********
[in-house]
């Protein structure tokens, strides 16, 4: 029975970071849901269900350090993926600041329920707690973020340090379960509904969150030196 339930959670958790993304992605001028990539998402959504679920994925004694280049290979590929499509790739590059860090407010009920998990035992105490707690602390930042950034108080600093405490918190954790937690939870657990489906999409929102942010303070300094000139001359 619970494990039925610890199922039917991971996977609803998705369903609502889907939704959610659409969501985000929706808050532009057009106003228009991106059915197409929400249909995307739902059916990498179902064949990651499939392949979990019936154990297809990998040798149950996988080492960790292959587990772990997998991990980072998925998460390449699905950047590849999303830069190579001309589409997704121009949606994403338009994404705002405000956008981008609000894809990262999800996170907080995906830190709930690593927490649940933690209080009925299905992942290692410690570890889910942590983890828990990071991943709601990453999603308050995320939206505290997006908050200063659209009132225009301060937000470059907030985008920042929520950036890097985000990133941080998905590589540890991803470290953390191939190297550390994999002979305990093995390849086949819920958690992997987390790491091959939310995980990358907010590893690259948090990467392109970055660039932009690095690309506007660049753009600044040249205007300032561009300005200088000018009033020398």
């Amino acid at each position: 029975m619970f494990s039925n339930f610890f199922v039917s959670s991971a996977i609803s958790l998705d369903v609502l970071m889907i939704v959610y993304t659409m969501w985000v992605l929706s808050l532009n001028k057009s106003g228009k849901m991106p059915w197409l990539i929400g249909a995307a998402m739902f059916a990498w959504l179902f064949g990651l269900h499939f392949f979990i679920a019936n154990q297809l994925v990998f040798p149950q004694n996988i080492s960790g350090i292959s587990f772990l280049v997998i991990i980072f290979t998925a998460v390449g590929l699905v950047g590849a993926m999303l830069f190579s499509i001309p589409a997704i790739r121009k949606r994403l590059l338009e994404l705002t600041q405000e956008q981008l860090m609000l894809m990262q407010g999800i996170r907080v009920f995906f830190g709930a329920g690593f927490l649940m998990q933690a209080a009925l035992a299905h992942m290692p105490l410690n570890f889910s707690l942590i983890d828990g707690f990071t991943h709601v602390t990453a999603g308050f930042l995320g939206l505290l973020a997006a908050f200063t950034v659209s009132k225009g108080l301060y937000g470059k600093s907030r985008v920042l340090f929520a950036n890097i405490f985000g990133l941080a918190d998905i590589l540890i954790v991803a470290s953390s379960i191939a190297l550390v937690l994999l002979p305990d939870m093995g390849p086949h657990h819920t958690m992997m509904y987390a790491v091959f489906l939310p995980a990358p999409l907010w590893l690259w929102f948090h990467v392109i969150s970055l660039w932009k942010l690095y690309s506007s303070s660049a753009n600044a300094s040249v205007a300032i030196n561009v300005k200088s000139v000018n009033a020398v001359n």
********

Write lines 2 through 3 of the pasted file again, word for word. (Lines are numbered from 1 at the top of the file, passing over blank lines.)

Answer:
């Protein structure tokens, strides 16, 4: 029975970071849901269900350090993926600041329920707690973020340090379960509904969150030196 339930959670958790993304992605001028990539998402959504679920994925004694280049290979590929499509790739590059860090407010009920998990035992105490707690602390930042950034108080600093405490918190954790937690939870657990489906999409929102942010303070300094000139001359 619970494990039925610890199922039917991971996977609803998705369903609502889907939704959610659409969501985000929706808050532009057009106003228009991106059915197409929400249909995307739902059916990498179902064949990651499939392949979990019936154990297809990998040798149950996988080492960790292959587990772990997998991990980072998925998460390449699905950047590849999303830069190579001309589409997704121009949606994403338009994404705002405000956008981008609000894809990262999800996170907080995906830190709930690593927490649940933690209080009925299905992942290692410690570890889910942590983890828990990071991943709601990453999603308050995320939206505290997006908050200063659209009132225009301060937000470059907030985008920042929520950036890097985000990133941080998905590589540890991803470290953390191939190297550390994999002979305990093995390849086949819920958690992997987390790491091959939310995980990358907010590893690259948090990467392109970055660039932009690095690309506007660049753009600044040249205007300032561009300005200088000018009033020398």
């Amino acid at each position: 029975m619970f494990s039925n339930f610890f199922v039917s959670s991971a996977i609803s958790l998705d369903v609502l970071m889907i939704v959610y993304t659409m969501w985000v992605l929706s808050l532009n001028k057009s106003g228009k849901m991106p059915w197409l990539i929400g249909a995307a998402m739902f059916a990498w959504l179902f064949g990651l269900h499939f392949f979990i679920a019936n154990q297809l994925v990998f040798p149950q004694n996988i080492s960790g350090i292959s587990f772990l280049v997998i991990i980072f290979t998925a998460v390449g590929l699905v950047g590849a993926m999303l830069f190579s499509i001309p589409a997704i790739r121009k949606r994403l590059l338009e994404l705002t600041q405000e956008q981008l860090m609000l894809m990262q407010g999800i996170r907080v009920f995906f830190g709930a329920g690593f927490l649940m998990q933690a209080a009925l035992a299905h992942m290692p105490l410690n570890f889910s707690l942590i983890d828990g707690f990071t991943h709601v602390t990453a999603g308050f930042l995320g939206l505290l973020a997006a908050f200063t950034v659209s009132k225009g108080l301060y937000g470059k600093s907030r985008v920042l340090f929520a950036n890097i405490f985000g990133l941080a918190d998905i590589l540890i954790v991803a470290s953390s379960i191939a190297l550390v937690l994999l002979p305990d939870m093995g390849p086949h657990h819920t958690m992997m509904y987390a790491v091959f489906l939310p995980a990358p999409l907010w590893l690259w929102f948090h990467v392109i969150s970055l660039w932009k942010l690095y690309s506007s303070s660049a753009n600044a300094s040249v205007a300032i030196n561009v300005k200088s000139v000018n009033a020398v001359n």